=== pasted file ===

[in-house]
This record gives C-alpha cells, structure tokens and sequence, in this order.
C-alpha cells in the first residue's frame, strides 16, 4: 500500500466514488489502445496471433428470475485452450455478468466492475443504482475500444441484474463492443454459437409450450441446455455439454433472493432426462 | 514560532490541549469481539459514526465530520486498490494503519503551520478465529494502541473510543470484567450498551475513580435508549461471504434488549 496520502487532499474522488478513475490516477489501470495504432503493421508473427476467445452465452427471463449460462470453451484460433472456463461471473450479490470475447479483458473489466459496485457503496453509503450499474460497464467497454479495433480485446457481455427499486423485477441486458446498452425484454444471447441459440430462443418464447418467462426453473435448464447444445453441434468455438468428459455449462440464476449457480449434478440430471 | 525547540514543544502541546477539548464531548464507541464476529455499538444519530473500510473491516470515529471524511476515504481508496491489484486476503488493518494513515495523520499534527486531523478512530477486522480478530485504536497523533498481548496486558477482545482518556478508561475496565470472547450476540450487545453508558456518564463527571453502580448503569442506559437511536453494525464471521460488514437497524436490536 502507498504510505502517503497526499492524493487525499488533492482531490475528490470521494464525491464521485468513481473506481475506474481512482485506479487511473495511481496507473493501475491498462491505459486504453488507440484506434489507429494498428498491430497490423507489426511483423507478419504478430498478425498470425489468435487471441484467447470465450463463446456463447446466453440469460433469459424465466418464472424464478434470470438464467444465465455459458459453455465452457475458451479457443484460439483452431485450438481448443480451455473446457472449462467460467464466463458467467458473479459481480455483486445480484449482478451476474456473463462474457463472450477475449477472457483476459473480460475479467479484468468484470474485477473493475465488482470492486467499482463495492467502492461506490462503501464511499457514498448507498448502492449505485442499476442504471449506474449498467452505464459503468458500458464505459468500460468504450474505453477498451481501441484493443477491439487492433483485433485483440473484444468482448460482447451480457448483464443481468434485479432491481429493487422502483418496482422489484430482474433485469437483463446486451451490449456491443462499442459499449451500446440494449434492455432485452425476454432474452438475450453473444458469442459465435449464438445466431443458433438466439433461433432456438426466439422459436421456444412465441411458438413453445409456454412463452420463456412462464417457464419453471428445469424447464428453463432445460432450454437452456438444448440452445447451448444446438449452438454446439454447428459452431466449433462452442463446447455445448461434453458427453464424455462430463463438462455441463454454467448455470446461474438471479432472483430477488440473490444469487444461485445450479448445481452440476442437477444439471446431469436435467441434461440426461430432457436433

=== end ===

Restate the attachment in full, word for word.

[in-house]
This record gives C-alpha cells, structure tokens and sequence, in this order.
C-alpha cells in the first residue's frame, strides 16, 4: 500500500466514488489502445496471433428470475485452450455478468466492475443504482475500444441484474463492443454459437409450450441446455455439454433472493432426462 | 514560532490541549469481539459514526465530520486498490494503519503551520478465529494502541473510543470484567450498551475513580435508549461471504434488549 496520502487532499474522488478513475490516477489501470495504432503493421508473427476467445452465452427471463449460462470453451484460433472456463461471473450479490470475447479483458473489466459496485457503496453509503450499474460497464467497454479495433480485446457481455427499486423485477441486458446498452425484454444471447441459440430462443418464447418467462426453473435448464447444445453441434468455438468428459455449462440464476449457480449434478440430471 | 525547540514543544502541546477539548464531548464507541464476529455499538444519530473500510473491516470515529471524511476515504481508496491489484486476503488493518494513515495523520499534527486531523478512530477486522480478530485504536497523533498481548496486558477482545482518556478508561475496565470472547450476540450487545453508558456518564463527571453502580448503569442506559437511536453494525464471521460488514437497524436490536 502507498504510505502517503497526499492524493487525499488533492482531490475528490470521494464525491464521485468513481473506481475506474481512482485506479487511473495511481496507473493501475491498462491505459486504453488507440484506434489507429494498428498491430497490423507489426511483423507478419504478430498478425498470425489468435487471441484467447470465450463463446456463447446466453440469460433469459424465466418464472424464478434470470438464467444465465455459458459453455465452457475458451479457443484460439483452431485450438481448443480451455473446457472449462467460467464466463458467467458473479459481480455483486445480484449482478451476474456473463462474457463472450477475449477472457483476459473480460475479467479484468468484470474485477473493475465488482470492486467499482463495492467502492461506490462503501464511499457514498448507498448502492449505485442499476442504471449506474449498467452505464459503468458500458464505459468500460468504450474505453477498451481501441484493443477491439487492433483485433485483440473484444468482448460482447451480457448483464443481468434485479432491481429493487422502483418496482422489484430482474433485469437483463446486451451490449456491443462499442459499449451500446440494449434492455432485452425476454432474452438475450453473444458469442459465435449464438445466431443458433438466439433461433432456438426466439422459436421456444412465441411458438413453445409456454412463452420463456412462464417457464419453471428445469424447464428453463432445460432450454437452456438444448440452445447451448444446438449452438454446439454447428459452431466449433462452442463446447455445448461434453458427453464424455462430463463438462455441463454454467448455470446461474438471479432472483430477488440473490444469487444461485445450479448445481452440476442437477444439471446431469436435467441434461440426461430432457436433